Picture this: you’re standing in front of the mirror, running your fingers through your hair, and suddenly, you’re in panic mode. Your once-luscious locks are slowly but slowly bidding adieu. The culprit? Health circumstances (hello, postpartum!) and stressors aside, hormones might be to blame. With that in mind, we’re deep diving into all things hormone imbalance and hair loss. If you’re worried about your overall hair health—including hair thinning—read on. The hormone-hair connection runs deep.
hormones and your hair
To maintain a healthy mane, you need more than the right shampoo. Ultimately, hormone balance is key. For context, hormones influence many physiological processes, including the growth and maintenance of hair follicles. When hormones are imbalanced—thanks to factors like elevated androgens or thyroid issues—it can disrupt your hair’s growth cycle. In turn, hair follicles shrink. This leads to thinner, shorter strands, as well as a premature transition from the growth phase to the resting phase. More on this, below.
what is the hair growth cycle?
Hair growth occurs in cycles: anagen (growth), catagen (transitional), and telogen (resting). Hormones influence the duration and intensity of these cycles.
Anagen phase: This is the active phase of hair growth. The duration of the anagen phase varies from person to person, but it generally lasts between 2-7 years. During this phase, the hair grows steadily.
Catagen phase: This phase is a short transition between the growth and resting phases. It lasts for about 2-3 weeks. The hair follicle shrinks and detaches from the blood supply during this time.
Telogen phase: In this phase, the hair follicle is at rest. The old hair remains in place while new hair begins to grow beneath it. The telogen phase lasts roughly 3-4 months.
Keep in mind that the timing and duration of these phases are influenced by factors like genetics, age, overall health, and hormonal fluctuations. Additionally, pregnancy, childbirth, and menopause will impact your hair growth cycles.
What hormones play a role in hair health?
When it comes to hair health, these are the most hormones that influence your locks.
This derivative of testosterone is a major contributor to hair loss. However, this is typically more common in men. In essence, high levels of androgens—including DHT—can shrink your hair follicles, causing hair to grow out looking thinner and more brittle (as well as fall out faster). DHT can also make it take longer for your follicles to grow new hairs once old hairs fall out.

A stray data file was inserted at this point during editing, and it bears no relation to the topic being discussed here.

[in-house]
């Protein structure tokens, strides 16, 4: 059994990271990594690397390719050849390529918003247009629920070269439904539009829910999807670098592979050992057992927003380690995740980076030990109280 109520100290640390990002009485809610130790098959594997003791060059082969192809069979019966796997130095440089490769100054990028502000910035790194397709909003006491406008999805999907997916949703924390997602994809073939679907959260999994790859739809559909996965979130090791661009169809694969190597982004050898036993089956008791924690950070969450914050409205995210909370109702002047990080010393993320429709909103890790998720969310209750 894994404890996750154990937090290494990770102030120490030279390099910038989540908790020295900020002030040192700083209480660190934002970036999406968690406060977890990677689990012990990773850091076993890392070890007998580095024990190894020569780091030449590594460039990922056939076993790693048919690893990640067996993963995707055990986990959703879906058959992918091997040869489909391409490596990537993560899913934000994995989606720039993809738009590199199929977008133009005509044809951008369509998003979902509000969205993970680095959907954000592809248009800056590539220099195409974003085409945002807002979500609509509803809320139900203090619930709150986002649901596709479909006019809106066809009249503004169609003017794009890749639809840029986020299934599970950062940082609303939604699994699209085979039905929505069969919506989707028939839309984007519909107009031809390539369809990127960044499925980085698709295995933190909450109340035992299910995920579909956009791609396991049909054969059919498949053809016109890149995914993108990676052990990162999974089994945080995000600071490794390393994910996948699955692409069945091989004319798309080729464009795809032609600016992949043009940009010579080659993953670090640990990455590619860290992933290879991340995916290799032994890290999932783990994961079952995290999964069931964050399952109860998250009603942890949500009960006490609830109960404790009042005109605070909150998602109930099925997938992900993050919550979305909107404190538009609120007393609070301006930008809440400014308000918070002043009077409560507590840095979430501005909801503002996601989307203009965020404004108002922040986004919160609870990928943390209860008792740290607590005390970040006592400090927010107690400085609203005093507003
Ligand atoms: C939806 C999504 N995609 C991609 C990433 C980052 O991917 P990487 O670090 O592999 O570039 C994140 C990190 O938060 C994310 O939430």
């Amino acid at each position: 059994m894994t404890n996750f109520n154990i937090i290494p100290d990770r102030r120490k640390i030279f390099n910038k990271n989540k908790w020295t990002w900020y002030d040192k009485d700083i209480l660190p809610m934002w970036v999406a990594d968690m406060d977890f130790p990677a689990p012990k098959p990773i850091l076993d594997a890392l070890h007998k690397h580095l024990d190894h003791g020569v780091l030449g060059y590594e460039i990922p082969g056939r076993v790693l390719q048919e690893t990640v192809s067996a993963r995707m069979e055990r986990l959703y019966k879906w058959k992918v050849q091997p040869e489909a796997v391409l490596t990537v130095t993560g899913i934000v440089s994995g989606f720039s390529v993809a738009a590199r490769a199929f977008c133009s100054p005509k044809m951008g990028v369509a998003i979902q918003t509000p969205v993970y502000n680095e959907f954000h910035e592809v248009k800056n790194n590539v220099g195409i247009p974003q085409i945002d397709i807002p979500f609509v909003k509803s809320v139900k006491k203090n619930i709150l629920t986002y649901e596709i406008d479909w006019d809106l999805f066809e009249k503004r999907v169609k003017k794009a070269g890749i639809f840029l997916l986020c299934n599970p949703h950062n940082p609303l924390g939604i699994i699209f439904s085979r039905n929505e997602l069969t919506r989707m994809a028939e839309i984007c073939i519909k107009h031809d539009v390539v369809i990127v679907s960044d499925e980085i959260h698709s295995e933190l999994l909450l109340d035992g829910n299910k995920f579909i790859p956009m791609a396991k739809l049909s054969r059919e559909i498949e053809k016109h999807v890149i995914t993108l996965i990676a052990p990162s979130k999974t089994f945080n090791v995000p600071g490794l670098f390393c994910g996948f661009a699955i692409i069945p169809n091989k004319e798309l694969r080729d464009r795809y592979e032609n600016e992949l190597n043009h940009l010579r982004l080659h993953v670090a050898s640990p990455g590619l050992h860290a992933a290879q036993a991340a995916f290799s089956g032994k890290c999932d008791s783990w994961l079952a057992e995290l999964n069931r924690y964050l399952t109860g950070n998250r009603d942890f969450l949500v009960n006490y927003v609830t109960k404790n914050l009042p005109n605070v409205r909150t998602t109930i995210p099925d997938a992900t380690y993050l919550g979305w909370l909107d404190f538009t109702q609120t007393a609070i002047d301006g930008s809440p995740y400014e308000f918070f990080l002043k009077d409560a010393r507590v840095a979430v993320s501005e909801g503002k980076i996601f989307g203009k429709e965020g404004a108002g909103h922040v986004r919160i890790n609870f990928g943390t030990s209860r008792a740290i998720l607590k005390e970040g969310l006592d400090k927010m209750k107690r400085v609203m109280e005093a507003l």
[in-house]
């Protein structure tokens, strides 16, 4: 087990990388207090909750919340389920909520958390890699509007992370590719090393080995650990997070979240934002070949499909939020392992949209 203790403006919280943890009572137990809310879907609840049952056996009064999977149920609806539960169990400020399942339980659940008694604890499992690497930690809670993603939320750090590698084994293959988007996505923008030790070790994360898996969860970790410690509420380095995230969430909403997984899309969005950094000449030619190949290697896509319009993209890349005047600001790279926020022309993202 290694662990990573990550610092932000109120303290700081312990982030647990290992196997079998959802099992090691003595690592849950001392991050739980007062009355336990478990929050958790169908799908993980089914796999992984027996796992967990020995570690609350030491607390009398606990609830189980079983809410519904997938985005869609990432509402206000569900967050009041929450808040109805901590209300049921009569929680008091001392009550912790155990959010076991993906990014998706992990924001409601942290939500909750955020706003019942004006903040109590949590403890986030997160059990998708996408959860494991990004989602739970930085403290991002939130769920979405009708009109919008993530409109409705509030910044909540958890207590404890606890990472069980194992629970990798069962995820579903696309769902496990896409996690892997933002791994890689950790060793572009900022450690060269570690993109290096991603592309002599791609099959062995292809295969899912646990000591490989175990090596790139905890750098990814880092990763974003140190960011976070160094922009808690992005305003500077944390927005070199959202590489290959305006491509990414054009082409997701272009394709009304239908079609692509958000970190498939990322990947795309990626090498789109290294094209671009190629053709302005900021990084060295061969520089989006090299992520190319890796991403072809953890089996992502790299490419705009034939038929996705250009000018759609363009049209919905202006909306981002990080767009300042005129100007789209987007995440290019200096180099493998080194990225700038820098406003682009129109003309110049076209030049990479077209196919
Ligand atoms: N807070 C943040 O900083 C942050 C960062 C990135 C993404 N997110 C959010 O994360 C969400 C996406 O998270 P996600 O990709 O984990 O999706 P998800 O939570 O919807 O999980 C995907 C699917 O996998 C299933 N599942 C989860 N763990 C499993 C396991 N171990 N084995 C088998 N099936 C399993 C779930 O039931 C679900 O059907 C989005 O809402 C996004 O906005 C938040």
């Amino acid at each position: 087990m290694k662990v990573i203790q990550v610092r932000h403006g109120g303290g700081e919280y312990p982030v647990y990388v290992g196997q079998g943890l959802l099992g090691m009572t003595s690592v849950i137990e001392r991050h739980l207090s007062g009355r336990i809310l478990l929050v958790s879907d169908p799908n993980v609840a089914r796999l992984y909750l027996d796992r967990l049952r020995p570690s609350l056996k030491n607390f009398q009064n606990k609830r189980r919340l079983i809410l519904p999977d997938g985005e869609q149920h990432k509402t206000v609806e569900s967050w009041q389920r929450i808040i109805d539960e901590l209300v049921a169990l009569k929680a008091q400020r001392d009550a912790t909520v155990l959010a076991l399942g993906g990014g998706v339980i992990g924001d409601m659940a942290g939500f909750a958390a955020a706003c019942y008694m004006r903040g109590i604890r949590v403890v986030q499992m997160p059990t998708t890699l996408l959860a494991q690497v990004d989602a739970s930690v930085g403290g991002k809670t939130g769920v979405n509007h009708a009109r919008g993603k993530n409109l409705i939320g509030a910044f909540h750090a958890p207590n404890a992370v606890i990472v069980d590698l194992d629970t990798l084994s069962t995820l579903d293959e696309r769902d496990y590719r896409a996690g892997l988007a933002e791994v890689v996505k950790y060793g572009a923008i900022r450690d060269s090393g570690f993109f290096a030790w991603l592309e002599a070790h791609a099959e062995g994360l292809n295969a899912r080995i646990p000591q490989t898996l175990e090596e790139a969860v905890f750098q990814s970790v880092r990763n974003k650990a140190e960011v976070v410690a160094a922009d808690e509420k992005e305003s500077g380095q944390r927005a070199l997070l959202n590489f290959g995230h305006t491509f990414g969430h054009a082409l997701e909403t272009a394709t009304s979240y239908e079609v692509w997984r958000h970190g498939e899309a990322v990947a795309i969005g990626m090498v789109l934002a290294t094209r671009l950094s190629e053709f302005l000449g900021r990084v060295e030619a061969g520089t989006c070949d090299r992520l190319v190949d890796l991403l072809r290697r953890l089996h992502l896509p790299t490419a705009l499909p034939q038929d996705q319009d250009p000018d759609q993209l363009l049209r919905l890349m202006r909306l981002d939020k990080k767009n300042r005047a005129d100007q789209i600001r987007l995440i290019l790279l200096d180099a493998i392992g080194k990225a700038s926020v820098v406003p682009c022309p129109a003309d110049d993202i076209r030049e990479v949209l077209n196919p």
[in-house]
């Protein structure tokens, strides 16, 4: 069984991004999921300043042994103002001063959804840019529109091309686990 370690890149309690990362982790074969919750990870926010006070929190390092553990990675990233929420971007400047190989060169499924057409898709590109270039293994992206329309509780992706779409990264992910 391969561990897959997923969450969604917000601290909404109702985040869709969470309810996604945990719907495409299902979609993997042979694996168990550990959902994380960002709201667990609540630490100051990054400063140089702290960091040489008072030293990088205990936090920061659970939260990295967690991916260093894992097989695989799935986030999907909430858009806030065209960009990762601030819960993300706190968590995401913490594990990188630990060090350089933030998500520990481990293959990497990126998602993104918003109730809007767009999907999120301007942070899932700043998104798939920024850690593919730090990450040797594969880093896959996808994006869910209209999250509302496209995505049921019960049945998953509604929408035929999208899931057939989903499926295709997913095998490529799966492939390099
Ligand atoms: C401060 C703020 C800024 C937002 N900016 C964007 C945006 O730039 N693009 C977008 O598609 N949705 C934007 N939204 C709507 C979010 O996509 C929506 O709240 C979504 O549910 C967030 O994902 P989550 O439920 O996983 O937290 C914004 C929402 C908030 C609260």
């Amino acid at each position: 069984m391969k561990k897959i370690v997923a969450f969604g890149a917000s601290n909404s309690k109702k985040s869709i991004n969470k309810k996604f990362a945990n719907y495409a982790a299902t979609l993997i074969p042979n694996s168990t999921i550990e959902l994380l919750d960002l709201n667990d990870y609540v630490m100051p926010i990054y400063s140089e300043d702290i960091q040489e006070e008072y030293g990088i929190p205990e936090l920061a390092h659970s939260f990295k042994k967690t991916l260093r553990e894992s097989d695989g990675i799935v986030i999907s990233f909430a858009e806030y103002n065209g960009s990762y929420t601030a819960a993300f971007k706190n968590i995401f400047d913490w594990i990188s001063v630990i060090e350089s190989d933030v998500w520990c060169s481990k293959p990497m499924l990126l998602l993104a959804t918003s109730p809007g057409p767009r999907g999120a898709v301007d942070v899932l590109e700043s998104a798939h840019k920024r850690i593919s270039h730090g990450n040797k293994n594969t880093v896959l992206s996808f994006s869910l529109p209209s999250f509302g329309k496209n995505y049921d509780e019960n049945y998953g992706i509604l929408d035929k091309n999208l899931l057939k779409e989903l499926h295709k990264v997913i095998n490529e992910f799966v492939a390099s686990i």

Thyroid imbalances (hypothyroidism or hyperthyroidism) can disrupt the hair growth cycle, resulting in hair thinning or loss.
Estrogen and progesterone
Changes in these hormones (including pregnancy, menopause, or hormonal treatments) can impact hair growth and texture.
Chronic stress and elevated cortisol levels may lead to hair shedding by pushing hair follicles into the telogen (resting) phase.
Can birth control cause hair loss?
Unfortunately, yes. Birth control pills, patches, injections, and hormonal intrauterine devices (IUDs), can affect hormone levels. This, in turn, impacts hair growth. As mentioned, hair growth is influenced by a variety of hormonal factors, i.e. levels of androgens, like testosterone. Some birth control methods—particularly those containing high levels of androgens—can potentially contribute to hair thinning or hair loss. That said, this is more likely to occur if you’re genetically predisposed to hair loss.
How to achieve hormonal balance for healthy hair
First and foremost, consider a full bloodwork panel. This will give you a thorough understanding of your thyroid health, testosterone levels, cortisol, etc. In the meantime, hone in on your nutrition. Prioritize a diet rich in high-quality protein (hair’s building blocks), as well as foods high in B vitamins (these encourage hair cell rejuvenation)—legumes, egg yolks, organ meats, nuts, seeds, mushrooms, and avocado. Additionally, eat ingredients with zinc and iron (pumpkin seeds, leafy greens, and pastured meat).
Next: stress management. The goal is to regulate cortisol levels to keep inflammation at bay, so hone in on practices like meditation, daily (moderate) movement, and getting quality sleep. Last but not least, be gentle with your hair! Avoid excessive heat and styling, which can exacerbate hair damage.
Colostrum for hair growth
Speaking of nutrition, it might be time to try colostrum—yes, colostrum. This magical elixir is known as liquid gold for a reason. If you’re a mom, IBCLC, neonatal nurse, or pediatrician, you know the life-changing benefits of colostrum. It’s an unrivaled nutrient powerhouse. From enhancing athletic performance to improving gut health, colostrum is a versatile supplement worth the shelf space—especially if you’re on a hair growth mission. Colostrum helps reactivate hair follicle stem cells, supports the hair microbiome, and works to combat hair loss. This supplement helps reverse inflammation and block chemical-induced damage to the follicle. My go-to colostrum supp? ARMRA.
This article is for informational purposes only. It is not, nor is it intended to be, a substitute for professional medical advice, diagnosis, or treatment and we recommend that you always consult with your healthcare provider.